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Janet Parker

Untitled

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About Janet

Janet Parker is an exciting addition to the Columbia Museum of Art's volunteer group. She brings with her enthusiasm for her local community and the arts and a passion to bring the two together at the Museum. Janet loves the CMA because "there is art from all over the world", and the Museum allows everyone, especially those who may not be able to go on a trip out the country or even the state, to see great works of art "right in their backyard."

Janet is a Virginia native, but is a true southern belle, having been raised in the small South Carolina town of Cheraw, home of jazz legend Dizzy Gillespie.

At a very young age Janet knew she would make an impact on those around her in some way, living out her mom's daily affirmation "You are destined for greatness."

Janet is a University of South Carolina graduate and joined the WACH Fox News team in July 2008. She currently serves as a lead anchor of Good Day Columbia, a four-hour morning program covering the community, news, and entertainment. She believes strongly in improving literacy rates and volunteers her time by reading at local elementary schools.

About the Piece

  • Sally Mann
  • Untitled, 1992
  • Gelatin silver print toned with tea
  • Museum purchase with funds provided by The Contemporaries

Born in 1951 in Lexington, Virginia, Sally Mann has achieved recognition as one of America's most important photographers for her large black-and-white photographs. Mann has published a number of books including Second Sight (1983), At Twelve (1988), Immediate Family (1992), Still Time (1994), What Remains (2003), Deep South (2005), Proud Flesh (2009), and The Flesh and the Spirit (2010).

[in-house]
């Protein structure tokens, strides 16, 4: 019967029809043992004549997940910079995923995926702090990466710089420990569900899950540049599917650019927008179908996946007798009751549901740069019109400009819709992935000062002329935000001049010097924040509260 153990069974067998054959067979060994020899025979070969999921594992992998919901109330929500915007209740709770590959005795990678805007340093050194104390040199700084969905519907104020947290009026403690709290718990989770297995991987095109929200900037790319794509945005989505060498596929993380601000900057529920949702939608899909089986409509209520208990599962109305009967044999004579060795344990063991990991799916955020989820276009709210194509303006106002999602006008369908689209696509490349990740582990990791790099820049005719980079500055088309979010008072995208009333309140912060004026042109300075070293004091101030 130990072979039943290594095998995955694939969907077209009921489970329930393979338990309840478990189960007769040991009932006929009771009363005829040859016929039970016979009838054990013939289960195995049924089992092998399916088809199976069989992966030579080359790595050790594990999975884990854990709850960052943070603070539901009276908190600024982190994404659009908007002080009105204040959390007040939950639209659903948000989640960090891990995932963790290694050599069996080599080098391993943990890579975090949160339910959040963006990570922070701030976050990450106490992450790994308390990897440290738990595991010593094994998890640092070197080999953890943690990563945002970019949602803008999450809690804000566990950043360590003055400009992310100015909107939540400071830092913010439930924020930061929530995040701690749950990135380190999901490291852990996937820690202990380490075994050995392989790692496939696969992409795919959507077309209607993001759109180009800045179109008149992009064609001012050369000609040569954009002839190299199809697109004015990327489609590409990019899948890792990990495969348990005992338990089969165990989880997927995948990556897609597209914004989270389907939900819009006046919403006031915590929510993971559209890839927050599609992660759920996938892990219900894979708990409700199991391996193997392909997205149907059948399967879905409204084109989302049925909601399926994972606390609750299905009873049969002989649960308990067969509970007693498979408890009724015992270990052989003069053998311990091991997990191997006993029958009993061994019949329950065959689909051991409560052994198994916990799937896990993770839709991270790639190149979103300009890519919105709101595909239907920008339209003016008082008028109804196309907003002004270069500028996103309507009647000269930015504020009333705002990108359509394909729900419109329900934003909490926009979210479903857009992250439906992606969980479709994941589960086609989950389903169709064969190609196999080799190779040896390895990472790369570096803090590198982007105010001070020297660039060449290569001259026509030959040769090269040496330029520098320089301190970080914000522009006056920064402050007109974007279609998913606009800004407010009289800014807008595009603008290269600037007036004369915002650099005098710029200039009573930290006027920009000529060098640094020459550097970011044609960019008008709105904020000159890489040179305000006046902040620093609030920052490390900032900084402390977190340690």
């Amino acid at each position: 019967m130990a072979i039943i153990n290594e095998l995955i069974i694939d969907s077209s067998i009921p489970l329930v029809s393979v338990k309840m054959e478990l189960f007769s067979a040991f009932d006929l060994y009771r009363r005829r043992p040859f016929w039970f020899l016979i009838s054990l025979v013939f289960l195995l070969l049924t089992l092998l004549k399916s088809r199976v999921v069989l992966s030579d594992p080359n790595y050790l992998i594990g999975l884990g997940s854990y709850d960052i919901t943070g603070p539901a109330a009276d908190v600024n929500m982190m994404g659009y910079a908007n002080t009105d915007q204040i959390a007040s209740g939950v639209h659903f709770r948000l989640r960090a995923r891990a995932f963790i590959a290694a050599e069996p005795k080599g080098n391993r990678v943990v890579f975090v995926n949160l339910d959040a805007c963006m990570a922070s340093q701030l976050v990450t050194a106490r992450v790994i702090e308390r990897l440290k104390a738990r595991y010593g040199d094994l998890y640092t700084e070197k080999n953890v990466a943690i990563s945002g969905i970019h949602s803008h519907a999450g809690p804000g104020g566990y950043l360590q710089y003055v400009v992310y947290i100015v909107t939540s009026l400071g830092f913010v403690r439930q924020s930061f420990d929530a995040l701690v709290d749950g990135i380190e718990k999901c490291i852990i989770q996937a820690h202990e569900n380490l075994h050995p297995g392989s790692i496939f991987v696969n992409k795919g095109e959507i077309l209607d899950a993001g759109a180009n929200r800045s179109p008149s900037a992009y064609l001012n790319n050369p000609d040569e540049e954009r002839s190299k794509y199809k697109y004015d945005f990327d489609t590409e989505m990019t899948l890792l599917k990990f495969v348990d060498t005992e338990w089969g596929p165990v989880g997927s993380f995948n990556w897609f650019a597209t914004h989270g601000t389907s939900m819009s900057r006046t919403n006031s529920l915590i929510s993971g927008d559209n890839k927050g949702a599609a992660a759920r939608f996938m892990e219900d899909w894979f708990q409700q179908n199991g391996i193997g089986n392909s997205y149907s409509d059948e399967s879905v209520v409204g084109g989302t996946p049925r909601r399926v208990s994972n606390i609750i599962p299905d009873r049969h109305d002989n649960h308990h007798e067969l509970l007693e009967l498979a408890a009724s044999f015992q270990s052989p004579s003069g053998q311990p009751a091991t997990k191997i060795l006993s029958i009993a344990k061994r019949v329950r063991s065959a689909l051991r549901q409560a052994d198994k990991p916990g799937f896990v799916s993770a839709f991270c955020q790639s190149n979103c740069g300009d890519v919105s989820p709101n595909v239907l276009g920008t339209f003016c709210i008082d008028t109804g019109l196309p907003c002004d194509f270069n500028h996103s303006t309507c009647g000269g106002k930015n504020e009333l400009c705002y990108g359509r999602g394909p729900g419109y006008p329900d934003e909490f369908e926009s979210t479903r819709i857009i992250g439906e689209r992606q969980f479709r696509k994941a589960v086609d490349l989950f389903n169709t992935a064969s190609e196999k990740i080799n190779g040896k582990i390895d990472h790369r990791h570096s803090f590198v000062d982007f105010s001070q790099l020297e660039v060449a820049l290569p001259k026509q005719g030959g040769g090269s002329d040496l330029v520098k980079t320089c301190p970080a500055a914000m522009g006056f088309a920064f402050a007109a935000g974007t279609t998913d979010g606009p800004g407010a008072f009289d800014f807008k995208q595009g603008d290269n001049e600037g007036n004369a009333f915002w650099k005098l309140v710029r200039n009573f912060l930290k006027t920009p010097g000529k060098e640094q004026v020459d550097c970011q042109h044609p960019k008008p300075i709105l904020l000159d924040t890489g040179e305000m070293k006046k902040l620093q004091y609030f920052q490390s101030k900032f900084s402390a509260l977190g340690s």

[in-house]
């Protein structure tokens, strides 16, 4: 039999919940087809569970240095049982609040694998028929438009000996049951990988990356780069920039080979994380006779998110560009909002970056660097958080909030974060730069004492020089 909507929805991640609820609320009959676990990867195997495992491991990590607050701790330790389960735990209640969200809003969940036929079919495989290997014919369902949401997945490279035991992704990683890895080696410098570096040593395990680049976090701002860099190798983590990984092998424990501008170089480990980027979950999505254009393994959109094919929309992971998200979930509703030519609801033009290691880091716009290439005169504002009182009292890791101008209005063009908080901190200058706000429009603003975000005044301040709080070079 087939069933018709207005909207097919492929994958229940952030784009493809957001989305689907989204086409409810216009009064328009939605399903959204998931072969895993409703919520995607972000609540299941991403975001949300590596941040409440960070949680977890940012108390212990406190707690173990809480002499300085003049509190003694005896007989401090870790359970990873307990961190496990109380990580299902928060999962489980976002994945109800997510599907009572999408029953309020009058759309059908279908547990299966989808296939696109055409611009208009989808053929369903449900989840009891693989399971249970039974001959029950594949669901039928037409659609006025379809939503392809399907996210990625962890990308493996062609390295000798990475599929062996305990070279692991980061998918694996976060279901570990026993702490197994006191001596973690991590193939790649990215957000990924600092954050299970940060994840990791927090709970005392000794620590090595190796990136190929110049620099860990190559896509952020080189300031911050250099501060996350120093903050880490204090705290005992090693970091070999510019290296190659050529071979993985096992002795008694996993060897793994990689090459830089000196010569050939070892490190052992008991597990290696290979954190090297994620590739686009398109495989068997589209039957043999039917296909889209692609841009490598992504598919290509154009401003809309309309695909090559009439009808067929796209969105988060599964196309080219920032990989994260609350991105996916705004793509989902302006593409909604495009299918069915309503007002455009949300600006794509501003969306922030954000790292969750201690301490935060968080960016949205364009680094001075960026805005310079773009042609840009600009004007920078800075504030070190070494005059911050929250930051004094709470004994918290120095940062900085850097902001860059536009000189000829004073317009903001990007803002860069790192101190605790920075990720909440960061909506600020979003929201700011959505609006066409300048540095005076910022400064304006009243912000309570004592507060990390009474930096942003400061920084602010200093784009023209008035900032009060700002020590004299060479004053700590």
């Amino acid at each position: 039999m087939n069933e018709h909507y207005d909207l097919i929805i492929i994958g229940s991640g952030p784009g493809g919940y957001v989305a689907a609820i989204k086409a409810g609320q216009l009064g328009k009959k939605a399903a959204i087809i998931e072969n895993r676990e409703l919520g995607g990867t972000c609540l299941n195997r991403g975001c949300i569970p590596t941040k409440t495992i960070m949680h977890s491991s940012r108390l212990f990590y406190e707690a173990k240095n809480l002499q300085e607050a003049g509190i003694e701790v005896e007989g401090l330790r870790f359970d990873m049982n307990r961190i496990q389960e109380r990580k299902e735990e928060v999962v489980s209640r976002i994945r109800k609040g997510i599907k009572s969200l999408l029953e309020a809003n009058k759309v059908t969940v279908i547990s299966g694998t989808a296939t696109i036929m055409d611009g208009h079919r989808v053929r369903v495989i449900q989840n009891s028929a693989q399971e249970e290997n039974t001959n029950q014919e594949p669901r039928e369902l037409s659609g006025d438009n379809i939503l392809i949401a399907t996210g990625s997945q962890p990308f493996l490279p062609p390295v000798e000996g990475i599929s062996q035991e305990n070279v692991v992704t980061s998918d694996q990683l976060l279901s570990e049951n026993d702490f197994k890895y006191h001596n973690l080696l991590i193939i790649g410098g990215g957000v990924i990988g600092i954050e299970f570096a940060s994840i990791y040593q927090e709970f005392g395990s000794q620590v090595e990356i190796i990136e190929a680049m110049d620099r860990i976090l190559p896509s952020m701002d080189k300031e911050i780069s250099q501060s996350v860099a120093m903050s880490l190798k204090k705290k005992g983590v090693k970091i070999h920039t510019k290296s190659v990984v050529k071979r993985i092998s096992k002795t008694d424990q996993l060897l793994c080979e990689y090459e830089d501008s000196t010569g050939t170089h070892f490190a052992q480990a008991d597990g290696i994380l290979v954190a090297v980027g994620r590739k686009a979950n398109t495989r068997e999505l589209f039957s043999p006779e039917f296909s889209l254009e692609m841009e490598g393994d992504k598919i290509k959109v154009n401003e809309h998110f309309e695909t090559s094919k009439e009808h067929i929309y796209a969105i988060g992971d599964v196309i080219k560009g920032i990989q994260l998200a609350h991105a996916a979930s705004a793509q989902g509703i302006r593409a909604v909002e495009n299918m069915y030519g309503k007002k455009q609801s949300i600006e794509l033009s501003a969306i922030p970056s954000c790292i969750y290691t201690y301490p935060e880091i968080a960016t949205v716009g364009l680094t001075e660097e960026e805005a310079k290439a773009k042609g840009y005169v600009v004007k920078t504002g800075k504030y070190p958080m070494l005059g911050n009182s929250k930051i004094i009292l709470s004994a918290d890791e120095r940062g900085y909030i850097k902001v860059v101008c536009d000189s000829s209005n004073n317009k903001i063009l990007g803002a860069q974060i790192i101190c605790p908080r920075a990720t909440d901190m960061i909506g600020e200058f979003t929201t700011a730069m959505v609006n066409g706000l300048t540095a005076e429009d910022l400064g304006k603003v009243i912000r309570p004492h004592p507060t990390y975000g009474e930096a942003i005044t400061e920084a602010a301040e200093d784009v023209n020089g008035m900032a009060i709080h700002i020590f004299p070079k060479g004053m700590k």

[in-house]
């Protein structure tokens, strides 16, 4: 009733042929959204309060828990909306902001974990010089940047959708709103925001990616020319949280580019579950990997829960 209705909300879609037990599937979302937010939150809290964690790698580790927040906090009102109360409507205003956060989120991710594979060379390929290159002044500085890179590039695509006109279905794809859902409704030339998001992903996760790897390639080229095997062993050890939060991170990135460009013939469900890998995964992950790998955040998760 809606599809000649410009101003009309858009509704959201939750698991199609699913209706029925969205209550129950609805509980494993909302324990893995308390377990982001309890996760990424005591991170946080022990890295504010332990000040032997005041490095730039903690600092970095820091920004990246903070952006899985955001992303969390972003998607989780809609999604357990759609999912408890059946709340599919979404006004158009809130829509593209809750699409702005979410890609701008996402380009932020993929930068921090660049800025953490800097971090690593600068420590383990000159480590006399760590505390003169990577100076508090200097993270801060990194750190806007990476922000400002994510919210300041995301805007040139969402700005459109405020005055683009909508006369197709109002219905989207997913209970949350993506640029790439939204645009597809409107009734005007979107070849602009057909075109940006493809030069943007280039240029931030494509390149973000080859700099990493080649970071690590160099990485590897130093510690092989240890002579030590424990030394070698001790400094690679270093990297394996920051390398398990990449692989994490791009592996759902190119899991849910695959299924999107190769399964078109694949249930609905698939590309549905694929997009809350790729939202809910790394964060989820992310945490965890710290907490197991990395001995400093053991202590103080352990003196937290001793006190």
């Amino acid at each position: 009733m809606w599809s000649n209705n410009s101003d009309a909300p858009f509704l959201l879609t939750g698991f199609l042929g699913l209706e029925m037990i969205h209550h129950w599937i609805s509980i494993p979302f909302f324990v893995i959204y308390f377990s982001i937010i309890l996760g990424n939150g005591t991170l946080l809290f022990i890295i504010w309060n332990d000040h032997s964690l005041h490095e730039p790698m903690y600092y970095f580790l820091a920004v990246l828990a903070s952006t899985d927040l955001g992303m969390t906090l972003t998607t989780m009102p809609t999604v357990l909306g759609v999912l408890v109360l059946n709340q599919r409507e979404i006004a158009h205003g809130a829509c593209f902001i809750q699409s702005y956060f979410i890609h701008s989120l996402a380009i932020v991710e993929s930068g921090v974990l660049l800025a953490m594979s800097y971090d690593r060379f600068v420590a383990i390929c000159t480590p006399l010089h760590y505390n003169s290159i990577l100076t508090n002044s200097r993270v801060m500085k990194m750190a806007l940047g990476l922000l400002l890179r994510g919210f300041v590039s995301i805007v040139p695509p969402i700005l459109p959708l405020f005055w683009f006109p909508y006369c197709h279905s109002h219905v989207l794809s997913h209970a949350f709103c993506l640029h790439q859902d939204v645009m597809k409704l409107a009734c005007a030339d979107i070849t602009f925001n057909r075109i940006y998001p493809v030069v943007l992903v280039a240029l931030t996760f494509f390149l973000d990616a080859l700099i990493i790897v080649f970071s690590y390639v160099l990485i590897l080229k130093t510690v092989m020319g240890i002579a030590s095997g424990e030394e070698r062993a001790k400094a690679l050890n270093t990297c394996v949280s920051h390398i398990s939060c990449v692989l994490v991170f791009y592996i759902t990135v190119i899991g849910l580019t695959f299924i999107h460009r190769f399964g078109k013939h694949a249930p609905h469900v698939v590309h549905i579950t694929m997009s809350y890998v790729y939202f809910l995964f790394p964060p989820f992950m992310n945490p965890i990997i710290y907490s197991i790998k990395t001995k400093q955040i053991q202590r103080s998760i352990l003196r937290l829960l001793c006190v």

Her best-known works depict her own children in and around their country home. Some of these photos portrayed the children in decidedly un-childlike activities such as smoking, and controversies resulted. Mann's interest was not in corrupting her own children, however, but rather to have them be character actors in the artist's often unsettling, but always imaginative, compositions. Mann has the uncanny knack for identifying the slightly off-kilter, slightly disturbing twist in American life. She weathered controversy to emerge as a chronicler of the atypical American family. She extended this talent to the American landscape, and the CMA's untitled work from 1992 is a prime example.

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Untitled shows us an urn, an object associated with antiquity and Arcadian gardens, situated in the center of an open field bordered by shadowy trees. In the distance, detail dissolves into mist. This is an image steeped in romanticism in that it suggests passing time, and thus loss, while it also suggests the openness and pleasure of the garden-yet, no one is present. Mann successfully shrouds the landscape in ambiguity, much as she grayed the lines between childhood and adulthood in her family pictures. Nothing, Mann reminds us, is as it seems. Even in, or perhaps especially in, a photograph because we assume photographs are "truthful." Perhaps, Mann says. Perhaps not.

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